• Then they jacked up the investments involved by quadrupling it, at least on paper, while doubling the capacity of commercial production, thus quickly skimming off their investments while drastically reducing/ delaying the profit sharing with the government. Most likely, as CAG stresses, it has cooked up the books to earn handsome returns out of this investment as well.
    • At the same time, they have refused to honour their commitment to NTPC to sell the gas at $2.34 and instead have been able to force the government to grant them a price of $4.2, all the while when ONGC was being allowed a price of $1.83.
    • And the latest is that RIL is seeking an ‘import parity’ price of $14.2 while the production from the fields has come down to 31 mmscmd (from 61) when it was actually supposed to go up to 80, apparently due to ‘technical snags’ and lack of gas!
    • In the meantime, in spite of lack of gas and production, Reliance has managed to offload a 30% stake in 23 hydrocarbon blocks, including D6, to British Petroleum for $7.2 billion in 2011 and the deal was cleared by none other than a cabinet committee headed by the Prime Minister. Never mind that Reliance was supposed to be only the contractor and the assets belonged to the people of the country!
    How do we make an overall sense of this ongoing farce of Reliance KG D6 gas? After recognising the problems of Reliance’s turnabout in seeking higher prices while drastically reducing the production, this is what Business Standard, a leading business daily of the country, prescribes recently:
    This should also be a lesson as to the structural problems with India’s exploitation of natural resources. In a pure market with strong regulation, rather than this interlinked mesh of concessions, subsidies and faulty contracts, such problems would not arise. The government must move towards such models in future (emphasis added).[18]
    But what is this oxymoron called ‘pure market with strong regulation’ that the Business Standard (BS) prescribes? By ‘pure market’ if BS meant a Smithian market where actors are ‘price takers’ then how do you bring it when there are only a handful of petroleum corporations across the globe and an industry that requires huge investments? And even those corporations are often tied up with one another like the present case where British Petroleum is a partner in D6 block. More importantly, how do you let market forces play when it comes to finite resources like petroleum, that too in the public domain and where the demand seems to continuously outpace the supply? Only Business Standard and all the ideologues of ‘markets’ can enlighten us about this! Perhaps that is why they need to add regulations for good measure to their idea of ‘pure markets’. Now theoretically ‘pure markets’ ought to be self regulated, at least that is what Smith meant by the ‘invisible hand’ of the market. But given the problem that there are no ‘free markets’, advocates of markets need to grudgingly append the suggestion of regulation to their demand for ‘markets’.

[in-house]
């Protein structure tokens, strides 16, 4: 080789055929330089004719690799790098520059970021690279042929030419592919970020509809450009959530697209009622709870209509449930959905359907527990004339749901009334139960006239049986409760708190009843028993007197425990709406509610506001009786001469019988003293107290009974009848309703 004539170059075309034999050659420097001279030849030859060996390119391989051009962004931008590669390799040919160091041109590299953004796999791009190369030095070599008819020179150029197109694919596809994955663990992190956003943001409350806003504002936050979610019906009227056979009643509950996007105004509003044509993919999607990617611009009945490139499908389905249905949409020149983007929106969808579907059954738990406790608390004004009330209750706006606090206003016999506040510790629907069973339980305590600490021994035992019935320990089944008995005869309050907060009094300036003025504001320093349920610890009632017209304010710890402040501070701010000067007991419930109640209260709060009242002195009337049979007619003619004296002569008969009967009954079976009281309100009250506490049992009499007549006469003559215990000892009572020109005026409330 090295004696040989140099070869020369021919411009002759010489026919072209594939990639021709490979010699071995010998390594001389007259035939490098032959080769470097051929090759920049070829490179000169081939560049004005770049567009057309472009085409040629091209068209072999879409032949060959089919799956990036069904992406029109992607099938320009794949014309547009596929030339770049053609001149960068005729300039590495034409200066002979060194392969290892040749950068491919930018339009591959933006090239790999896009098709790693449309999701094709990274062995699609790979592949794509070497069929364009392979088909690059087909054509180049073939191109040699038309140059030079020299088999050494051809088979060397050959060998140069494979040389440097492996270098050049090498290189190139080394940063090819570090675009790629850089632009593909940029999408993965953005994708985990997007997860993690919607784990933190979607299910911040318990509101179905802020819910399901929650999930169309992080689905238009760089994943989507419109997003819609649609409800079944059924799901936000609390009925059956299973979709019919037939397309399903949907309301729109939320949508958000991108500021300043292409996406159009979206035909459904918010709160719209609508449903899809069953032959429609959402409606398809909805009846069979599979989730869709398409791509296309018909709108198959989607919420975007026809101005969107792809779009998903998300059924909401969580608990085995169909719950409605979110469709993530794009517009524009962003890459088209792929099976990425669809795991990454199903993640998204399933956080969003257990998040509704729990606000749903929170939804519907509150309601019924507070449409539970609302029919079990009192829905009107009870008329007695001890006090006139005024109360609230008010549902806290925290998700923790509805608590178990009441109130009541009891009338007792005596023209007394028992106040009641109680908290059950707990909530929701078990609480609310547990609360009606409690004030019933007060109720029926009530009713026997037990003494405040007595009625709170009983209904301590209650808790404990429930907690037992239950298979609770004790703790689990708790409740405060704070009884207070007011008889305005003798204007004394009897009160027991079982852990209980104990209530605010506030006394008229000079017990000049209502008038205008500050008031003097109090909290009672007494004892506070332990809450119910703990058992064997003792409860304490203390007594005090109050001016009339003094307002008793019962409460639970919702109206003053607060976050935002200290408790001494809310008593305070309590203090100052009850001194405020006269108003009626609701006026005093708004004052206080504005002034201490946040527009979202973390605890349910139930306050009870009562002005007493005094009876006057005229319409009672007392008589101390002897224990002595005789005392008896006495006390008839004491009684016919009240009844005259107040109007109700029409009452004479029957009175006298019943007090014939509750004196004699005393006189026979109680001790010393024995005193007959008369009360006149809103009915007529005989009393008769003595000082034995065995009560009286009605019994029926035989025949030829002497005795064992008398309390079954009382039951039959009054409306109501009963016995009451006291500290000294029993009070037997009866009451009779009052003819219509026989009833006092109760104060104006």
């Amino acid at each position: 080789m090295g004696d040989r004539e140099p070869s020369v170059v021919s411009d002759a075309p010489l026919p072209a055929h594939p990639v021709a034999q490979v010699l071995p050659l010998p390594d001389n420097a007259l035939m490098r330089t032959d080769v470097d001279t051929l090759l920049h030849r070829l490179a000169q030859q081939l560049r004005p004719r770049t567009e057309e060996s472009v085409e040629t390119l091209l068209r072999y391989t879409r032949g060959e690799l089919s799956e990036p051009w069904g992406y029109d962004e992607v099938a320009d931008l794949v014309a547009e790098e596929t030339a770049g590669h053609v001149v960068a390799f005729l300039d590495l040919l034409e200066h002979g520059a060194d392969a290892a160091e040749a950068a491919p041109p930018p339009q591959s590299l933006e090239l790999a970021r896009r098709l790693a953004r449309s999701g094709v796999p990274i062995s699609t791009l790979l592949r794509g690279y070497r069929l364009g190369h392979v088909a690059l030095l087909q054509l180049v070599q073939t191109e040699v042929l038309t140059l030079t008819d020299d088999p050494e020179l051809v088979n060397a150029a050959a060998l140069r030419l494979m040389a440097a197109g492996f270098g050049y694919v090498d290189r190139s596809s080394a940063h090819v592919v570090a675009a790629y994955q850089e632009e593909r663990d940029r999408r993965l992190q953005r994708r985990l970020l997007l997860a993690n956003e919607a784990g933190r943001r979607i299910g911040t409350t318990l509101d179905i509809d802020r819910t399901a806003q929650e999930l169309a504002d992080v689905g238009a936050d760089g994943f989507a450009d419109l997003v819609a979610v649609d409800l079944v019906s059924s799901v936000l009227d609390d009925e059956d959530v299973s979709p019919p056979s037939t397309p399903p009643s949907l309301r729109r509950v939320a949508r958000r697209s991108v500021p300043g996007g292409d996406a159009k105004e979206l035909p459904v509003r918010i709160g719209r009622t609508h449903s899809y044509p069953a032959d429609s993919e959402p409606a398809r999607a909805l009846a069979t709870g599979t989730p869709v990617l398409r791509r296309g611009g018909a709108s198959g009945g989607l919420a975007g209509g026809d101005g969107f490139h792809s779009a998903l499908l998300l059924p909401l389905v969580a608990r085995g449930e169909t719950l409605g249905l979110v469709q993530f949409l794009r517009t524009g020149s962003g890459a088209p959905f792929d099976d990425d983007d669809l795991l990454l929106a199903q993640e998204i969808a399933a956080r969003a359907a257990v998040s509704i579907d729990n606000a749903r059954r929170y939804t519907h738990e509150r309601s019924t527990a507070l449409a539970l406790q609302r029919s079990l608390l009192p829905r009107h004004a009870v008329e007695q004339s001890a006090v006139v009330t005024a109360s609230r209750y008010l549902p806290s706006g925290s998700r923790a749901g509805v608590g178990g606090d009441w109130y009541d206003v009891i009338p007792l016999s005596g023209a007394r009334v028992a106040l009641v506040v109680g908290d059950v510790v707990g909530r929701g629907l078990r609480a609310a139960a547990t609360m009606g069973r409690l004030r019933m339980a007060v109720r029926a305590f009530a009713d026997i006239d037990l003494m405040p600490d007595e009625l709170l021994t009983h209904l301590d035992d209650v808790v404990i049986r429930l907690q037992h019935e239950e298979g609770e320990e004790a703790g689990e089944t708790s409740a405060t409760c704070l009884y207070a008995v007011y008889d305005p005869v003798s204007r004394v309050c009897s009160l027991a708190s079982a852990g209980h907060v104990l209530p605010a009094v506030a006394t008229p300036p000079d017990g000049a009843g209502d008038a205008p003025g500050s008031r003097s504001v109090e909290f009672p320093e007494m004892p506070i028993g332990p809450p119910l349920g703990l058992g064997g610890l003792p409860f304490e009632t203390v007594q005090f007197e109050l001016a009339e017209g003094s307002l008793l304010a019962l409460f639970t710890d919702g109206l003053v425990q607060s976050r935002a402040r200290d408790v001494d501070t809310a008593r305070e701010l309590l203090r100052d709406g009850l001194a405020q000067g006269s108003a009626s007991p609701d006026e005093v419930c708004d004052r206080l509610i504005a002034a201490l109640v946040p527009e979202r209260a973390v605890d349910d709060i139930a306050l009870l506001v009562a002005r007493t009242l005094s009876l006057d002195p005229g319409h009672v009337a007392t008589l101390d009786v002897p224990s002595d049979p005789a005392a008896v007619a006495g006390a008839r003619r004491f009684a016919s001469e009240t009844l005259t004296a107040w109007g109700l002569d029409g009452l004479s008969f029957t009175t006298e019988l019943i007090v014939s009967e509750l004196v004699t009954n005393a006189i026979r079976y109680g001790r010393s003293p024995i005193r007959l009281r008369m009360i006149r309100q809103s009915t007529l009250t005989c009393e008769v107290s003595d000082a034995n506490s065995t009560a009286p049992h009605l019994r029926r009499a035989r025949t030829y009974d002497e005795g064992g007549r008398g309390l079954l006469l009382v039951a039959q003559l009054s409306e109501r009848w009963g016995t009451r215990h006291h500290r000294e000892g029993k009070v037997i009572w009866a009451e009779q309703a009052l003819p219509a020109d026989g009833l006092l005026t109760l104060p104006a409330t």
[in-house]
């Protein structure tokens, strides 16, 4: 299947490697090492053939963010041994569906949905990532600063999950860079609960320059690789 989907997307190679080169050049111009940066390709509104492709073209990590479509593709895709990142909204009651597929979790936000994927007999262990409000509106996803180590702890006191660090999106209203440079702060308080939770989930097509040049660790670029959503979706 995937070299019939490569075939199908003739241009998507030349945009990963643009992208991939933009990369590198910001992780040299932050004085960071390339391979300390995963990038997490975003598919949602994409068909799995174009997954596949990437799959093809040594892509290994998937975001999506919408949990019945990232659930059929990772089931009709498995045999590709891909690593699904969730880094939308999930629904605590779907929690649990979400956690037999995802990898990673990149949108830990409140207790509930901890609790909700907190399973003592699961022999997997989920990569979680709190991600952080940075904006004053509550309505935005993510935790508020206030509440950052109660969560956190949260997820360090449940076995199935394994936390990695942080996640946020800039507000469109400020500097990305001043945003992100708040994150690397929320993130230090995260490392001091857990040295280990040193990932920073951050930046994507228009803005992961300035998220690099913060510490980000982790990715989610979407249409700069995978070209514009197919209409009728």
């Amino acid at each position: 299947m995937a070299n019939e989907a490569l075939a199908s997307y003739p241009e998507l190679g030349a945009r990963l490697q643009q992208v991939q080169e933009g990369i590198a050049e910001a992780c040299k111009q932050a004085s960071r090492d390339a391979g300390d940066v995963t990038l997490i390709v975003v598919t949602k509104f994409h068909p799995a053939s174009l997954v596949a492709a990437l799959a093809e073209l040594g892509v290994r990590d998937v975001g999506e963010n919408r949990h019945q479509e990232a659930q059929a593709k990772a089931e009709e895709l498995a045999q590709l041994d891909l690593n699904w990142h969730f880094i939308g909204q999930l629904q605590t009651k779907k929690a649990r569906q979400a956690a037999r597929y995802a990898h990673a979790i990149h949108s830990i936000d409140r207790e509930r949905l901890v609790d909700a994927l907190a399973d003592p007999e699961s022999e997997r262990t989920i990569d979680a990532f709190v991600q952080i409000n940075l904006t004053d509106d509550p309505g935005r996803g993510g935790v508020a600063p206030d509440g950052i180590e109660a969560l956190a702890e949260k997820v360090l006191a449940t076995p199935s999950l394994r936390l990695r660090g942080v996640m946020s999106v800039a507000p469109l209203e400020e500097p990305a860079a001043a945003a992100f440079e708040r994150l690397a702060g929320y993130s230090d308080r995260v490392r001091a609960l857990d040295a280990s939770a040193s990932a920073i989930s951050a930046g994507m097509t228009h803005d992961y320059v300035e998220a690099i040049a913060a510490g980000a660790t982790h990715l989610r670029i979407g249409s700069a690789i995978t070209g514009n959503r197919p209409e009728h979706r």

Coming to regulations, again it can only be BS that can educate us about their idea of ‘strong regulation’, but it is interesting to note the imperious attitude of Reliance towards the regulating bodies and their attempts at enforcing their mandate: when caught on the wrong foot or questioned by any of them, RIL has simply dismissed them either as if they do not have enough technical sophistication, or that they are being very ‘bureaucratic’ in their approach, and the government is repeatedly exhorted to be ‘flexible’ and understand the complexities of business.[19] It is in this context that we need to put the recent debate on the relevance and role of CAG [20] and the fine report that they have come up with in this case, the only substantial analysis that is available on the happenings at KG D6 block. Can we imagine the state of affairs once such state bodies are further neutralised, sometimes in the name of corruption, sometimes for ‘efficiency’, and at other times for the sake of markets?